Cow Beh Cow Bu

Customs Asleep? How then did The Roach Leave Singapore with over S$20,000

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HAROLD CHAI: After allegedly robbing Standard Chartered bank last Thursday, David James Roach boarded a plane at Changi Airport and arrived in Bangkok at 6pm Singapore time.

The Canadian crook’s mommy is very shocked that her son could be a bank robber, but I’m more shocked at how The Roach managed to get past Singapore Customs with the S$30,000 loot.

He was arrested with only a haversack to his name, according to Shin Min Dail News, and Standard Chartered didn’t write him a check for the S$30,000, so he must have… carried the cash in his bag then?

State media outlet The Straits Times was quick to point out that tourists entering Thailand must make a declaration at Thai customs, as though it was questioning the capability of Thai authorities to spot an offender like The Roach.

Well, in Singapore, it has been an offence from 1 September 2014 for Singaporeans and foreigners to carry more than S$20,000 out of the country (Anyone who fails to give a full and accurate report is liable to a fine of up to $50,000 and/or jail for up to three years).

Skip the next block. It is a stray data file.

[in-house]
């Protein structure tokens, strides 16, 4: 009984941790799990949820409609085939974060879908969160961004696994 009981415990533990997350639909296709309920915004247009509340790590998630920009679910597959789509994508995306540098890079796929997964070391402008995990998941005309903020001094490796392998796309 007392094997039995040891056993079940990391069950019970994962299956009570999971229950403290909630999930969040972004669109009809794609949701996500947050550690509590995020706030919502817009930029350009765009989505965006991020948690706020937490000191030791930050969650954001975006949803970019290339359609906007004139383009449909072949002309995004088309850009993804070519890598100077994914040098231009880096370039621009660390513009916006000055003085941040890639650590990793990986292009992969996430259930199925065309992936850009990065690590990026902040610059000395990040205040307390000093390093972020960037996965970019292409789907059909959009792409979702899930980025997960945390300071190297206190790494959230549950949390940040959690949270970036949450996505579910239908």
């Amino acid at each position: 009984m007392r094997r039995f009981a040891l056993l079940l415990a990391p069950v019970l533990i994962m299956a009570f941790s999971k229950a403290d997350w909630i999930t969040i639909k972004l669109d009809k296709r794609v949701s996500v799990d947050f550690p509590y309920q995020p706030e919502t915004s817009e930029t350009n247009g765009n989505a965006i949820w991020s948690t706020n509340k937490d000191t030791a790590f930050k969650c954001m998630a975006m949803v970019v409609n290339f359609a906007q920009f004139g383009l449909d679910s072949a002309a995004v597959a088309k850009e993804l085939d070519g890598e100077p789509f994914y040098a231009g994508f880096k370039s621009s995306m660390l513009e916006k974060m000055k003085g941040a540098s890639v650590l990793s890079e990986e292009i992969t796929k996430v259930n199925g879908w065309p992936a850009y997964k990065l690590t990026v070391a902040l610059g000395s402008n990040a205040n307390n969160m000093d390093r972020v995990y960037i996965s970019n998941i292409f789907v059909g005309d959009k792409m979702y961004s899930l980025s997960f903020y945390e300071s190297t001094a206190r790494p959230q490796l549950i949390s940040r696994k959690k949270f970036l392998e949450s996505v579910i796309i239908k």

So what about our local authorities? How capable were they?

The police implemented such a measure (filling out and submitting a CBNI Report form to immigrations officers) for the purpose of fighting transnational crime.

Looks like this didn’t help one bit in stopping this polite bank robber in his tracks.

Was this because customs officials were sleeping, or were they lulled into a sense of complacency by the Roach’s boyish charm and a face that perhaps not only a mommy could love?

Singapore had a chance to showcase the strength of its inter-governmental agency vigilance in keeping the country safe, and Singapore failed.

While investigating the Roach, the authorities would also do well to conduct an internal investigation regarding their own staff.

There are wider implications to such a lapse – just think, terrorism.

It’s a waste of money holding all sorts of anti-terrorism exercises, or constantly asking citizens to maintain vigilance, if the authorities don’t sort out their weakest links in the system.

 

 

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